They were lovely when they first arrived at our house, all wrapped up in soft yellow and blue blankets, round and soft and cute. Marvin’s head was too small for his hat and it kept slipping over one of his ears, whilst Matty’s head was too big for his hat, so we had to struggle to squeeze it on.   They were lovely, warm, soft bundles that we’d wrap up and lie in warm white cots. They were so peaceful.

While I contemplated them, I had no idea what awaited me until ……waaaaaaa! How could something as small as Marvin make so much noise? Waaaaaaaa! They were BOTH crying now. I was stuck between the two cots, not knowing which way to turn.  

 “Shhhhhh Marv!, shhhhhhh, Matty” I tried to calm them, but they just wouldn’t’ stop! Waaaaaa they got louder. Waaaaaaaaa they got redder! I was terrified! I looked from one cot to another. I hadn’t even touched them! What had I done? What should I do now?  

My grandma came in and picked up one of the screaming bundles and hooked it over her shoulder. With one swoop she rescued the other noisy blue blanket from the cot, hooking him under her arm and onto her other shoulder.   It took a little while for them to calm down.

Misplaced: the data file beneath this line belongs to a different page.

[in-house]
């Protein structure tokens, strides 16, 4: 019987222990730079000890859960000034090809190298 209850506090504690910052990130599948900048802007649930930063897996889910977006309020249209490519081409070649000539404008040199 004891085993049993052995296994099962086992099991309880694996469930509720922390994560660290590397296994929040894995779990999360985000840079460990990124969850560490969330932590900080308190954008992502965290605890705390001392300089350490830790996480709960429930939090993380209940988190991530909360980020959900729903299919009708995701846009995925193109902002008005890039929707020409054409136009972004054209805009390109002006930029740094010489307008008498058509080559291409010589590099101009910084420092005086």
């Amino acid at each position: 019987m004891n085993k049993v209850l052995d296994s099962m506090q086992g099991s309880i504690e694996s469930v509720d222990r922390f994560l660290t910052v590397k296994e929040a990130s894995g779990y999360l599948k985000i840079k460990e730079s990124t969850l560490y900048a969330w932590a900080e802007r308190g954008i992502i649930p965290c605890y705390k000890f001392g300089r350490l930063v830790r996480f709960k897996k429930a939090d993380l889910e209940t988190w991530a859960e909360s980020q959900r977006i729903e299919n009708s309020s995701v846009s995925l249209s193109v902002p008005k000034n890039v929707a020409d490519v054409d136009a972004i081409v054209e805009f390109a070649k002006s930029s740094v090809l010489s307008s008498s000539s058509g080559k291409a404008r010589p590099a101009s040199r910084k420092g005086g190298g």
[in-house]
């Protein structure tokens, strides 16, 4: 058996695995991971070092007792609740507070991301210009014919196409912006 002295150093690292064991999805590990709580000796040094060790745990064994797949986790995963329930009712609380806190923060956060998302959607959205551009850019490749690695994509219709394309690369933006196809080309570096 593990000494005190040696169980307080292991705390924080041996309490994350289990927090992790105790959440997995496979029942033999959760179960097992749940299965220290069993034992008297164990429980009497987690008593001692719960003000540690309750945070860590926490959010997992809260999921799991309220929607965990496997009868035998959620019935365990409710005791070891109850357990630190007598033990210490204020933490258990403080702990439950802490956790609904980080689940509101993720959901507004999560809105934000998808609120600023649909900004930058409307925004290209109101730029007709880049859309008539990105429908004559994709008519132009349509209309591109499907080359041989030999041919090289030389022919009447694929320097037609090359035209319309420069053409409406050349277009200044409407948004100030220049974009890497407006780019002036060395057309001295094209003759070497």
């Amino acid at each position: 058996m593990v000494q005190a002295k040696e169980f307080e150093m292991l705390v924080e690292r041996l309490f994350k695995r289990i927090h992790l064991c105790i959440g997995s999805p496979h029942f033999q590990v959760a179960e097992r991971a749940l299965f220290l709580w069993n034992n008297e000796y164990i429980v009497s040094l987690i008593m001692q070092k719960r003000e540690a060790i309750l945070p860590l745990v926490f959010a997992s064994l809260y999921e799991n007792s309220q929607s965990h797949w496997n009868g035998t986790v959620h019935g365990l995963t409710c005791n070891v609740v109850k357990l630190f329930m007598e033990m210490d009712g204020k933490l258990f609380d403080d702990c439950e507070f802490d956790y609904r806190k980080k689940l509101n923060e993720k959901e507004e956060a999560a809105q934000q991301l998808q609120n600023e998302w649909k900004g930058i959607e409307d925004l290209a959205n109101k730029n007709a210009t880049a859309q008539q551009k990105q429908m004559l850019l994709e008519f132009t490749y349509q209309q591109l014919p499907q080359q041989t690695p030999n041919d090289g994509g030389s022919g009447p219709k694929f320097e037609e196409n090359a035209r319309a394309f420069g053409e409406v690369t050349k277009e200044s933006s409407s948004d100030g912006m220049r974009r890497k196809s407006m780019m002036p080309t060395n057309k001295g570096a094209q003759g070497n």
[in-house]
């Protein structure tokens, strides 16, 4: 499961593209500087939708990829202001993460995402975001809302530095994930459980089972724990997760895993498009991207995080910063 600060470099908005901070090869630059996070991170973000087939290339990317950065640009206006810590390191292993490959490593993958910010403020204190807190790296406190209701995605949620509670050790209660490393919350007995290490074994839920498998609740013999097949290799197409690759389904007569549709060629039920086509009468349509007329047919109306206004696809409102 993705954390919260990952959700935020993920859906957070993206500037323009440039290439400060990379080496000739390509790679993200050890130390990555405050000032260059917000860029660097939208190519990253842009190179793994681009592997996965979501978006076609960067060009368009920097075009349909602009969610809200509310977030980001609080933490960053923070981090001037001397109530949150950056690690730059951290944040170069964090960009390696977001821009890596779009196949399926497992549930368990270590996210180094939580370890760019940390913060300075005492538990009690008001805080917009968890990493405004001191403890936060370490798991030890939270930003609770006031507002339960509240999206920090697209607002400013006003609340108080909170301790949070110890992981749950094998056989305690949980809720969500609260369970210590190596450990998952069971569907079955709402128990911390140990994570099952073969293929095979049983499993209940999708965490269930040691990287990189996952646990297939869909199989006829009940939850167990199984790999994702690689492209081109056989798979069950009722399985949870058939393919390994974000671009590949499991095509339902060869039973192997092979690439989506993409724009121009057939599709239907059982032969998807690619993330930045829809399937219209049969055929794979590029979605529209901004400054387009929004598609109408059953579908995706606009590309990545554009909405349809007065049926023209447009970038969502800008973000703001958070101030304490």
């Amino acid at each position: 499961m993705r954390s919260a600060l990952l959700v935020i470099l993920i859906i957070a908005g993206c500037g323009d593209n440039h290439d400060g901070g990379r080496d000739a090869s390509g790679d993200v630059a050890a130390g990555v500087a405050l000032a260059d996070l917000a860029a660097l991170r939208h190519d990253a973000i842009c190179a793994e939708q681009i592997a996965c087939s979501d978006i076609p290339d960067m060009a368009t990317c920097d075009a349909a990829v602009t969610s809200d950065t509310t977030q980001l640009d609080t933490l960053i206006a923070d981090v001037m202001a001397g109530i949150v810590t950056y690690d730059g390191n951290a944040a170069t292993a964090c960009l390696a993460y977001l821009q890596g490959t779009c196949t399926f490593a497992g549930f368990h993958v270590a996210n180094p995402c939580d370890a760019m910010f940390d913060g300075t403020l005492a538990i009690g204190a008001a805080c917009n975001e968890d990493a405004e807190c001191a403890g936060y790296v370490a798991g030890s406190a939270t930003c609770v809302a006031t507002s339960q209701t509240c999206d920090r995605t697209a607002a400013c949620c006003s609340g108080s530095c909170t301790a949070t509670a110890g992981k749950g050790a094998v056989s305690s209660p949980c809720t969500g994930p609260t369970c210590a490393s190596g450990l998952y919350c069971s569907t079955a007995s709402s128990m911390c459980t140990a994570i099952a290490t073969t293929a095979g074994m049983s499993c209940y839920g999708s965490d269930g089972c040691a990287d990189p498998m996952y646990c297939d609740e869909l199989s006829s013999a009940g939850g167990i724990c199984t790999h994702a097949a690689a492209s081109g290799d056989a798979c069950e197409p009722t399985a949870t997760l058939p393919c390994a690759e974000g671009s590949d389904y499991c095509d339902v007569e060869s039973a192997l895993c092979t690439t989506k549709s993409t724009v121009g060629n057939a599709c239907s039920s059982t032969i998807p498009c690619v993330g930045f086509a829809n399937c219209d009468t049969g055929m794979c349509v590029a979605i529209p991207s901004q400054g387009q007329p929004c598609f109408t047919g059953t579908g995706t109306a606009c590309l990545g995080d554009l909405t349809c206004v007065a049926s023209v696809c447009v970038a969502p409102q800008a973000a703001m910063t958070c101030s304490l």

“Ah double trouble” my grandma cooed “you two are my sweet double troubles.”

I looked up at my grandma in wonder. How could she make those small, screaming bundles change from loud, screaming, red police sirens to soft, yawning, gurgling, smiling babies?   

Since they started crawling, and later walking, our house has been destroyed by the two bulldozer boys that are Marvin and Matty. They are five now, and make a lot of noise. They gurgle with laughter as I chase them round the house, getting crosser and crosser.

It usually ends with my grandma grabbing them and tucking them under her arms. The naughtiness stops almost immediately, then they sit quietly, playing softly with grandma’s ears as she sings them a song or tickles them. They in turn stroke her hair or “draw animals” on her forehead - Matty’s favourite game.   

“You’re my sweet double troubles” my grandma tells them.

She is right. When they are soft and tender like that, they really are very sweet.

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